Sales Cycles and the Slacking of Salesforce

With the recent completion of the Slack acquisition, Salesforce can look forward to improving the quality of the customer-facing business processes that it supports with more and better collaboration.

There’s an important caveat here though. Salesforce has always been about process improvements that drive revenue and speed deals. Virtually every CRM vendor has a version of this riff.

But the presence of Slack may now highlight the reality that while vendors operate at the speed of technology, buyers conduct more staid and contemplative buying processes. The result is sales teams eager to close and buyers asking, “what’s the rush?”

While this has always been true, the speed mismatch between what vendors are capable of and how consumers typically operate has never been greater. Buyers weigh their needs and evaluate tradeoffs in real time, whereas vendors have already thought through their processes.

Continually this has been my critique of any vendor promising shorter sales cycles or faster close rates. Still, there’s reason to believe that deal process improvement is possible, and I think it will come in two forms.

First, better teamwork and communication over the years has resulted in fewer deals that fall through the cracks, so the Slacking of Salesforce continues this tradition. However, any organization’s results will be highly variable depending on how well they’ve absorbed earlier advances. Second, better communications enable better information exchange so that some deals lost to “no decision” might be recovered.

Prioritizing Prospects

Decades ago, when I was in sales, all records were kept on legal pads and handwritten. Deal or prospect lists could easily go on for pages, but the deals anyone cared about were in the top half of the first page. The rest? You’d get to them if and when you had time, or some other deal fell through.

Customers understood that a sales call was an appointment to place an order and if they didn’t take advantage of having the salesperson’s attention, they’d have to start over with someone else or another brand.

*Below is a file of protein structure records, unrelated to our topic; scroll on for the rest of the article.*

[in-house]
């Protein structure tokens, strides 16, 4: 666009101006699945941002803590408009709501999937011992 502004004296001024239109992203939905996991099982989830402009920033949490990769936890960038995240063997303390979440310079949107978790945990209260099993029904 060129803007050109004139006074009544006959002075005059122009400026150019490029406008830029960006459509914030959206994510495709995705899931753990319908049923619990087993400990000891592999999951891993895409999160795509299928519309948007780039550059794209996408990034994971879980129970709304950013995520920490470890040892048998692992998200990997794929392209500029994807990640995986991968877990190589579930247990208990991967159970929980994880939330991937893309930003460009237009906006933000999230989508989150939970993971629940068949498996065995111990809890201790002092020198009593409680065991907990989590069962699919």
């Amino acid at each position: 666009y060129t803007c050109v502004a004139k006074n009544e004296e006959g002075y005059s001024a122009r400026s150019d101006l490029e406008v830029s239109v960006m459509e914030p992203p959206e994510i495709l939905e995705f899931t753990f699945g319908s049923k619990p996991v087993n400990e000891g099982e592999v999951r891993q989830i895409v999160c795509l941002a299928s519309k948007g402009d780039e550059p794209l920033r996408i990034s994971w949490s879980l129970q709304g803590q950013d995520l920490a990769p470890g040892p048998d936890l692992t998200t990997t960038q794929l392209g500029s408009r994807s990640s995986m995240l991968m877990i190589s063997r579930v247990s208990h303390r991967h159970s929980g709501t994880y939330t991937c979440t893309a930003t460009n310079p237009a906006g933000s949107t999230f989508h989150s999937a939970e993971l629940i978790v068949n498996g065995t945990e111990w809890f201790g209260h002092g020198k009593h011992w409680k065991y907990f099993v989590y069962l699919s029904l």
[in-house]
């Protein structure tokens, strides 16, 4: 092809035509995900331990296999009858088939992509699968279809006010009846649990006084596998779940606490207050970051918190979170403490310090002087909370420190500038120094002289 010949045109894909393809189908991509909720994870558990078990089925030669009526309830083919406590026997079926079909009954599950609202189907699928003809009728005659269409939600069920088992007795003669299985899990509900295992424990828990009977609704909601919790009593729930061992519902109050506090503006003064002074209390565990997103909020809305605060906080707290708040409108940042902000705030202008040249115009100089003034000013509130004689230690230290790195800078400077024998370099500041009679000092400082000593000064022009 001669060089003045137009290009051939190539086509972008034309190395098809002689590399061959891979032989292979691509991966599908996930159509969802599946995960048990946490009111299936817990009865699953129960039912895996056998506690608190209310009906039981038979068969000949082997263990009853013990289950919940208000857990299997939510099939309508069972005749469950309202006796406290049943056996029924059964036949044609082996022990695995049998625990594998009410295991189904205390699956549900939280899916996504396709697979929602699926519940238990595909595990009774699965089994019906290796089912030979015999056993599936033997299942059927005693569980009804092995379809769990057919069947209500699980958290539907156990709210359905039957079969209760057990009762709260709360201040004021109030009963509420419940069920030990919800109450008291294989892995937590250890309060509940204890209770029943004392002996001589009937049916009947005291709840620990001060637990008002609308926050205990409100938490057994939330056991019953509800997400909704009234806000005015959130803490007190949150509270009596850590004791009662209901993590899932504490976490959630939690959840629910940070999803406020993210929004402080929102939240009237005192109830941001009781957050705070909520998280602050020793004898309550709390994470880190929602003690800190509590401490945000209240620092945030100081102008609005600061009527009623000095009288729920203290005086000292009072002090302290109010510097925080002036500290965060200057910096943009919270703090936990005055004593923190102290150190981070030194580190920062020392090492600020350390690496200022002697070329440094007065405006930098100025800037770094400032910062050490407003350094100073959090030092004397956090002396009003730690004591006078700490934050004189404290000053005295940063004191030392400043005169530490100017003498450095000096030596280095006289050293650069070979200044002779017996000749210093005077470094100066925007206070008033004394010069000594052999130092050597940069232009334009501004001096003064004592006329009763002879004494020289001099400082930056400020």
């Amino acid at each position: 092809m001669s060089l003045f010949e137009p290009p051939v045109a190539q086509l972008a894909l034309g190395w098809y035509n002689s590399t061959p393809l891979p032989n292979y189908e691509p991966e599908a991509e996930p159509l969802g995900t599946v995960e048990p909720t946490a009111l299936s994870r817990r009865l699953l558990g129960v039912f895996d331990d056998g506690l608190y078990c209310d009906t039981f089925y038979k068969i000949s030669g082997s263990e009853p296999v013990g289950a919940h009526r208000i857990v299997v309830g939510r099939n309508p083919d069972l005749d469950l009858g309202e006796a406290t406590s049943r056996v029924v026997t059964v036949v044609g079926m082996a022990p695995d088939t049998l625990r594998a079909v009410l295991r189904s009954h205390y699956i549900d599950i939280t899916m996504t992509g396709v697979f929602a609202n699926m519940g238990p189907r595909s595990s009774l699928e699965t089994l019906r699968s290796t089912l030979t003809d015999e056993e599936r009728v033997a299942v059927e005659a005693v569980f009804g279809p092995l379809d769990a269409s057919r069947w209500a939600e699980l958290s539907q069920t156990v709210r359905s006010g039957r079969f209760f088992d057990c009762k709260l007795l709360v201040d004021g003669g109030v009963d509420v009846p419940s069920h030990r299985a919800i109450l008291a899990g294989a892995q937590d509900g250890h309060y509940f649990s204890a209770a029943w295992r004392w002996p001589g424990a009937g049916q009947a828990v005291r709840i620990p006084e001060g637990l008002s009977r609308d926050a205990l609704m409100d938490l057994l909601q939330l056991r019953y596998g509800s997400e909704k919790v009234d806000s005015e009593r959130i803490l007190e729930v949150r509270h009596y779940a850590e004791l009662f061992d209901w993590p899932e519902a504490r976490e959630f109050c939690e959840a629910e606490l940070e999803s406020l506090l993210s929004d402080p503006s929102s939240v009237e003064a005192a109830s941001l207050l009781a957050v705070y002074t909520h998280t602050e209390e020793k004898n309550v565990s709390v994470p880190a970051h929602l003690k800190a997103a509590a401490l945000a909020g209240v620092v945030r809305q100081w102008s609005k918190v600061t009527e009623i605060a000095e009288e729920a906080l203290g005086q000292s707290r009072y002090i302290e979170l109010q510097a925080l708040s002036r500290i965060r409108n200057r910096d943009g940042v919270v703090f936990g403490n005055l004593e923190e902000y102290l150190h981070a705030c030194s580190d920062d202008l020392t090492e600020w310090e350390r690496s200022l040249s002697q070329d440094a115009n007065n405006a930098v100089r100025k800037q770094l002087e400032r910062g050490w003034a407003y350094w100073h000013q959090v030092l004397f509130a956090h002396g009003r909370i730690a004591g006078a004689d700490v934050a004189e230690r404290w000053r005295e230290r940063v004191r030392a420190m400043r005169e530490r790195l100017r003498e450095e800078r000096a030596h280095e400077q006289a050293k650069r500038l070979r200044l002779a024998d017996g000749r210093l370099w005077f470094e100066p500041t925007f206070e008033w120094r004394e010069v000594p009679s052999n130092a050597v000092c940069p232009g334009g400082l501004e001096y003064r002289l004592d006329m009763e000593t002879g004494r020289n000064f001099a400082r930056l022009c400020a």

It’s always been true that most sales processes end not in a ‘no’ — but in no decision. But that was largely because customers on the rest of the list gave up, or decided the cost was too high, or some other impediment arose — like not being able to get a piece of information. This was pre-internet — so the customer decided to make do.

Back then, sales reps who I knew and understood this drove Corvettes and Porsches; we’ve come a long way. Today that bit about buyer contemplation and different timing is real, but don’t forget about marketing’s influence here. Improvements in selling over the same years should also be attributed to better marketing technology that produces better qualified leads in the first place.

Discipline To Drive Sales

So, the Salesforce + Slack formula seems aimed at getting those deals that have always been on the bubble — and if you can convert some of them, it will raise your close percentages.

Since we’re talking about sales, an endeavor that can make any batting average look great by comparison, a few more deals is often a big thing. Just like in baseball, where a player can, over the course of a season, improve his batting average by legging out ground balls to beat the throw to first base and thus get more hits; getting a few more deals can be significant.

As I see it, the key to success will be discipline. Again, as in baseball, you don’t know when a fielding error might give you an extra step to reach first, so you have to leg out every grounder. Likewise, Salesforce and Slack together will be most effective if it’s baked into the sales organization’s process, and we should consider what that means.

I interviewed the sales leader at a company with about 150 sales reps and 23 district managers recently. He converted his company to a modern SFA system and convinced the organization that for the new system to be successful, everyone would have to use it, no exceptions.

Ten years ago, an organization in the midst of such a conversion would hope and pray for compliance; but non-conforming salespeople would not typically suffer any consequences.

This time was different, non-compliance would cost people their jobs and out of 150 reps, five were either terminated or left. This wasn’t as hard hearted as it sounds. The company guaranteed the reps their sales bonuses for one quarter to give them time to adjust. Some didn’t.

Better Close Rates

My point in all this is that the corporate environment has changed and non-compliance with CRM isn’t being tolerated as it once was.

However, there’s also a more enlightened management that uses carrots as well as sticks to get the conversion done. I think salespeople moving to a more collaborative sales process using data and insights from Salesforce plus collaboration from Slack, will be able to leg out their grounders and improve their close rates.

Additional deals will also come from just being first with the right offer and price for a prospect eager to buy and in a complex deal that will require collaboration. This requires a bigger discussion around other parts of the CRM suite like CPQ, and with that a minor re-think of the sales process. Why not? I think that’s the opportunity that Slack presents.

Denis Pombriant

Denis Pombriant is a well-known CRM industry analyst, strategist, writer and speaker. His new book, You Can't Buy Customer Loyalty, But You Can Earn It, is now available on Amazon. His 2015 book, Solve for the Customer, is also available there. Email Denis.

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